ALL YE FAITH­FUL: what Christ­mas means to di­verse faith groups in New Zealand

As churches around the coun­try pre­pare to ob­serve Christ­mas, Fleur Meal­ing cel­e­brates the myr­iad ways in which Ki­wis ex­press their faith - and show­cases their houses of wor­ship.

Australian Women’s Weekly NZ - - CONTENTS - PHOTOGRAPHY by ROB TRATHEN and EMILY CHALK

Firoz Pa­tel and his fam­ily go to the beach on Christ­mas Day. With the sun shin­ing down in the South­ern Hemi­sphere it is hard to think of spend­ing the day any other way. How­ever, there is no giv­ing of gifts or spe­cial din­ner for Firoz and the New Zealand Mus­lim com­mu­nity he be­longs to; for them, it is not their day to cel­e­brate.

“For us it is like a fam­ily hol­i­day, we get to­gether as a fam­ily unit. We re­spect Christ­mas; Christ­mas is a Chris­tian hol­i­day that cel­e­brates the birth of Je­sus. It is an an­nual hol­i­day of the coun­try, so we abide by it,” he ex­plains. “The Qu­ran (Mus­lims’ holy book) re­spects both Je­sus and Mary by shar­ing the stories of Je­sus’ mirac­u­lous birth. Mus­lims be­lieve that Je­sus’ mother Mary is one of the best women of the uni­verse.”

Firoz is a se­nior mem­ber of the Pon­sonby (Al-Masjid Al Jamie) Mosque in Auck­land, the first mosque of New Zealand, which is also the

fur­thest point from Mecca. It was built in the 1970s when prop­erty in the area was af­ford­able; many Mus­lims who had im­mi­grated to New Zealand around that time set up home in Pon­sonby. De­spite much of the Mus­lim com­mu­nity since mov­ing to Mt Roskill and South Auck­land, Firoz says the Pon­sonby con­gre­ga­tion is still large, with about 450-500 at­tend­ing Fri­day prayers.

It is also the clos­est mosque to Auck­land’s city cen­tre and they find that many tourists will visit, whether they are Mus­lim or not.

“Our mosque is like the United Na­tions; we have peo­ple from In­dia, Fiji, Pak­istan, Bangladesh, Sri Lanka, Ger­many, In­done­sia, Malaysia, Saudi Ara­bia, Morocco, France, Afghanistan, Iraq, Syria... It’s a place where peo­ple come to­gether for prayers and when we stand up for prayer in front of almighty Al­lah you are all the same. You might be poor or rich, white or black, Al­lah just wants to know what’s in your heart,” says Firoz.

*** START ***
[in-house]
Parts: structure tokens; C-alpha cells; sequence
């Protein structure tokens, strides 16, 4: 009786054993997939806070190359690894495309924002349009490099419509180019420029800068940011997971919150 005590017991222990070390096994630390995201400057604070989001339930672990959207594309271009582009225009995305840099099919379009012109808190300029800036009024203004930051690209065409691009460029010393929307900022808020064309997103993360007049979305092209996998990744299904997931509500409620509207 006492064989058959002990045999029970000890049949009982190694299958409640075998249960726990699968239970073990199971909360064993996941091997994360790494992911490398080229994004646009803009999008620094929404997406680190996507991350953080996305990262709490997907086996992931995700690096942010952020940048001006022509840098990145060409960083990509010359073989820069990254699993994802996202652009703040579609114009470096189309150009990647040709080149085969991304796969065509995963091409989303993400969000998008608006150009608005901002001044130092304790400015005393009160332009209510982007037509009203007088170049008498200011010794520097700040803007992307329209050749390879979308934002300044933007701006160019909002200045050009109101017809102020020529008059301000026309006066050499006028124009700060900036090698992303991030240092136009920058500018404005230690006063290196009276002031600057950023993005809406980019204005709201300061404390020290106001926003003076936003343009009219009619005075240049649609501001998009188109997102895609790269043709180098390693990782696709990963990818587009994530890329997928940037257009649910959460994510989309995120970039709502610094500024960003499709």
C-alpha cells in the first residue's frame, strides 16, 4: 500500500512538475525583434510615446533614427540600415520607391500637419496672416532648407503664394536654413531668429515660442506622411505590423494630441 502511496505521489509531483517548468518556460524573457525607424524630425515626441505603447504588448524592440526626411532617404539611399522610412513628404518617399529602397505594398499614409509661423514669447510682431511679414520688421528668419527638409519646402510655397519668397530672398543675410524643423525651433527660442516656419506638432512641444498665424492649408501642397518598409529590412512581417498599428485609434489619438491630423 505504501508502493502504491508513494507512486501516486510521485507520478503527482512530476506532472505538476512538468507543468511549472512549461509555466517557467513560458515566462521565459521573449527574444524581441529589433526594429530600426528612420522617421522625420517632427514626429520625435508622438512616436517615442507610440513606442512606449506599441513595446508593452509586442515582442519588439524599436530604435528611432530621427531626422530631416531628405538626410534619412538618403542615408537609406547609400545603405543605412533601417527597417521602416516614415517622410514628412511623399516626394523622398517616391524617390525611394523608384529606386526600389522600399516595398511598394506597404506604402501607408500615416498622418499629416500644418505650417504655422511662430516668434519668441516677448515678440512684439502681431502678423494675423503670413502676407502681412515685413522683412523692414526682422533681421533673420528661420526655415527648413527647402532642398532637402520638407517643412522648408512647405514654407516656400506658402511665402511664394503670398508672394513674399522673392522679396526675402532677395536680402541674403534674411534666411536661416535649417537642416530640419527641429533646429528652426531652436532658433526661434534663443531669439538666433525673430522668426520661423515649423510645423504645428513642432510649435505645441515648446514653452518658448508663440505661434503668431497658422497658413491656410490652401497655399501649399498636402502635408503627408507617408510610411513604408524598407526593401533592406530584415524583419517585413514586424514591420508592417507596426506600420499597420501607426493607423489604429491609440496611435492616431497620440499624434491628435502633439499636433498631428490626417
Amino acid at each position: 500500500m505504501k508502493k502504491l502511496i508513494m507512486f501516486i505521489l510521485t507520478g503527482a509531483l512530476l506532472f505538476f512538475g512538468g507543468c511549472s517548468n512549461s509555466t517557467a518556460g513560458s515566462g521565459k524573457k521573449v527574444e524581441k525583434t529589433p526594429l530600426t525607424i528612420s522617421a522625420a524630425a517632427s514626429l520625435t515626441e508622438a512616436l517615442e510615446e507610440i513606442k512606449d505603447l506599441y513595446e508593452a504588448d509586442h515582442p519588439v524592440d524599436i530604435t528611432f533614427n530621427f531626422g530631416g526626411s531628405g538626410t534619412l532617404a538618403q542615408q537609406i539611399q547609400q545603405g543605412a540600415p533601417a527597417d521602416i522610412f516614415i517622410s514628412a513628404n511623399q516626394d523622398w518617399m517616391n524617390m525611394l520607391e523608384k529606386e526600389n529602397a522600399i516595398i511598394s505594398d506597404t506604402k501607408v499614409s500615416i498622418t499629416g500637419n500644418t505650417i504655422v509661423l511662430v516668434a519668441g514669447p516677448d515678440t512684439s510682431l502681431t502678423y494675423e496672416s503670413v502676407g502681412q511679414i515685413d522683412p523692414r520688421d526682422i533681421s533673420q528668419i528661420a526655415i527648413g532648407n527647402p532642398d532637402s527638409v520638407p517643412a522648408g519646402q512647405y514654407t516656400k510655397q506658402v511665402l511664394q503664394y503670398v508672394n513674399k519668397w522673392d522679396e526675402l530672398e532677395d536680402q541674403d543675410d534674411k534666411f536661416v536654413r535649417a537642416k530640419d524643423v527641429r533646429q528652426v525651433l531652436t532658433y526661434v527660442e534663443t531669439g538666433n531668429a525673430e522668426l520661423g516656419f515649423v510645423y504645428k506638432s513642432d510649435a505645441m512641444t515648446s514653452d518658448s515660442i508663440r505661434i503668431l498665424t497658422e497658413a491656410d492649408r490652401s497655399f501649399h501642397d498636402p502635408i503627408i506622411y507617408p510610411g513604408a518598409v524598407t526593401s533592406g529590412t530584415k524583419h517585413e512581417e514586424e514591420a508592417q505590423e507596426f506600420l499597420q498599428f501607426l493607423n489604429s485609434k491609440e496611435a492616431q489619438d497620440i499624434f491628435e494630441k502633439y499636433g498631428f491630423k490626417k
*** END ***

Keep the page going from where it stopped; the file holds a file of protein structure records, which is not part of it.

The Al-Masjid Al Jamie Mosque is not the only place of wor­ship on this small sub­ur­ban street. Di­rectly across the road is the Sa­cred Heart Catholic Church. Firoz ex­plains that de­spite their dif­fer­ent faiths they have formed a strong re­la­tion­ship. The two places of wor­ship meet twice a year to share a meal and ob­serve the other’s faith and cul­ture. The neigh­bourly spirit is alive all year round, and at Christ­mas Firoz says the mosque of­fers their car park for Catholic parish­ioners at­tend­ing mass over the hol­i­day sea­son.

De­spite not ob­serv­ing Christ­mas Day them­selves, Firoz says he and his fel­low wor­ship­pers share the be­lief that hol­i­days, re­gard­less of what re­li­gion you fol­low, should be spent with the ones you love.

“At Christ­mas time so many of my Chris­tian friends come to­gether. We do the same, as this is the only time you can have your fam­ily mem­bers all to­gether at one place,” says Firoz. “It’s a time when you bind your­self as a fam­ily unit and re­spect ev­ery­body.”

AL-MASJID AL JAMIE MOSQUE

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